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Readers Respond

Stop scaring the public about evictions | READER COMMENTARY

Contrary to what Detrese Dowridge, a member of Baltimore Renters United, may want readers to believe (”Baltimore must get rental assistance directly to tenants in need,” Jan. 17), Baltimore has experienced an historic decline in evictions since the beginning of the pandemic. The most recent data from district court confirms that the city’s court filings and evictions declined by more than 64% and 63%, respectively, compared to the same pre-pandemic time frame.

The district court’s data absolutely contradicts the author’s narrative and is not included in the commentary. Instead, in an attempt to scare readers, the author references an artificially inflated number of scheduled evictions due to a holiday backlog, ignoring the fact that only a minute fraction of those scheduled evictions resulted in actual evictions.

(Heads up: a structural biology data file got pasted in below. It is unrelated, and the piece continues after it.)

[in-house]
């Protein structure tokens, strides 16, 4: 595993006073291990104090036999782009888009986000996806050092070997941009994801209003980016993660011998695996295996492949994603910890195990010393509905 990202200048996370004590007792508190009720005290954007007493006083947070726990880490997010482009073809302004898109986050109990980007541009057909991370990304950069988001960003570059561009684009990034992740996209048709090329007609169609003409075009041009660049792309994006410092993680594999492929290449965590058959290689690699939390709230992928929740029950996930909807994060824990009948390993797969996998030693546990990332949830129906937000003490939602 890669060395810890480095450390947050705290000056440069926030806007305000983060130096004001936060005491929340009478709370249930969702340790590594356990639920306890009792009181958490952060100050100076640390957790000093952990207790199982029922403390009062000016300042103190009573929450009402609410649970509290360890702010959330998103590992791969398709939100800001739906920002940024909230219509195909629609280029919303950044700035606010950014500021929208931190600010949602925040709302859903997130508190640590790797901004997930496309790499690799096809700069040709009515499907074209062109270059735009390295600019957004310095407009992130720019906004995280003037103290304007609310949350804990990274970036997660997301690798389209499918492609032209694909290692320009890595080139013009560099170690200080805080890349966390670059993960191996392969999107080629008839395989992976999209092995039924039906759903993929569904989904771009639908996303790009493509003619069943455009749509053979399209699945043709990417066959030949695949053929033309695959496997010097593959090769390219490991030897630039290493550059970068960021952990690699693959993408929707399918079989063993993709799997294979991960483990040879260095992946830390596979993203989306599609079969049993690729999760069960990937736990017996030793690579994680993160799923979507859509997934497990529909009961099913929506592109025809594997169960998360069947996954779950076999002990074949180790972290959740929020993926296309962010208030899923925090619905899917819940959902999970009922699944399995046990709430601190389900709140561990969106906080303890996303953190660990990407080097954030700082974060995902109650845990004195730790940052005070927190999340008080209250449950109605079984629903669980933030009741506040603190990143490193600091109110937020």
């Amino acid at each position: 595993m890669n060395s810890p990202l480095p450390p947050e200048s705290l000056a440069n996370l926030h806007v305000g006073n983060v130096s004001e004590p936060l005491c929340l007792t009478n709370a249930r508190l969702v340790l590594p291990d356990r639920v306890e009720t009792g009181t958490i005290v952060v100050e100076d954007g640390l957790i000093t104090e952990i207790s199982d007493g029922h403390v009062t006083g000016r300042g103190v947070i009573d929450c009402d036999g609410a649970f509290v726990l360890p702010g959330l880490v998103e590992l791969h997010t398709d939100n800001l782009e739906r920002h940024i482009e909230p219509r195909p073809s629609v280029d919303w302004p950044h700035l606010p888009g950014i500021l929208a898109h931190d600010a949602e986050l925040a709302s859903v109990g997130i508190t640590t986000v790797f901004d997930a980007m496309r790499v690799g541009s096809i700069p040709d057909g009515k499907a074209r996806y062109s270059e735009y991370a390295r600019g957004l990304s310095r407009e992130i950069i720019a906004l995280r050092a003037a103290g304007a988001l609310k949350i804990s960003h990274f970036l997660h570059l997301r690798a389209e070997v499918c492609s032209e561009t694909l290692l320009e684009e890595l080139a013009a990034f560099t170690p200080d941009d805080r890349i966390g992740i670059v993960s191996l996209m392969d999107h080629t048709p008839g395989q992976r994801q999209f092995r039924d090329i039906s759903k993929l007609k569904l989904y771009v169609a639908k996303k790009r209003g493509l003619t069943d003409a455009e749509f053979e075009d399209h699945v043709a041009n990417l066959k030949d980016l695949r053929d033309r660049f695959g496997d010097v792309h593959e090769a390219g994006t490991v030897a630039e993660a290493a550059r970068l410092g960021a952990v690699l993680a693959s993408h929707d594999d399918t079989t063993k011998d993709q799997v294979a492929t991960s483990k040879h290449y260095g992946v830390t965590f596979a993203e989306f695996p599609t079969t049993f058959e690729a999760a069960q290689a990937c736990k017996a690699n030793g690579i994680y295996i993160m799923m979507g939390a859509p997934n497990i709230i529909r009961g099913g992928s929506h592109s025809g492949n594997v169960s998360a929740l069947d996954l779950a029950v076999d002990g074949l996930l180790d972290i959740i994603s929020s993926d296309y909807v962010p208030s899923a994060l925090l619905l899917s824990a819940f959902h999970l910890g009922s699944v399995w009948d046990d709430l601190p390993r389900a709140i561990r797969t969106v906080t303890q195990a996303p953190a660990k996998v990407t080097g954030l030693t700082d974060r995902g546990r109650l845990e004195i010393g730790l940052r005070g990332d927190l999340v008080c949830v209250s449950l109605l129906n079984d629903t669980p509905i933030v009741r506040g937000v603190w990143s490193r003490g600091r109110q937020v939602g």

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Moreover, the author ignored the fact that Maryland’s district courts reverted to Phase III in December, meaning that cases stemming from unpaid rent are paused until at least March 6, 2022. This pause is expected to increase the time between a rent court filing and a hearing in Baltimore to more than eight months. That time frame is more than sufficient to connect residents with rental assistance, as evidenced by the unprecedented decline in evictions since the beginning of the pandemic. Unfortunately, the author declined to mention that important point.

Evictions are a serious matter, and information that informs policy discussions should be sound, accurate and in context. Providing out-of-context and misleading information designed to fit a preconceived narrative is unconscionable. The fact is that no matter how many times tenant lobbyists attempt to conjure an eviction tsunami into existence, it simply is not reality.

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Adam Skolnik, Owings Mills

The writer is executive director of the Maryland Multi-Housing Association.

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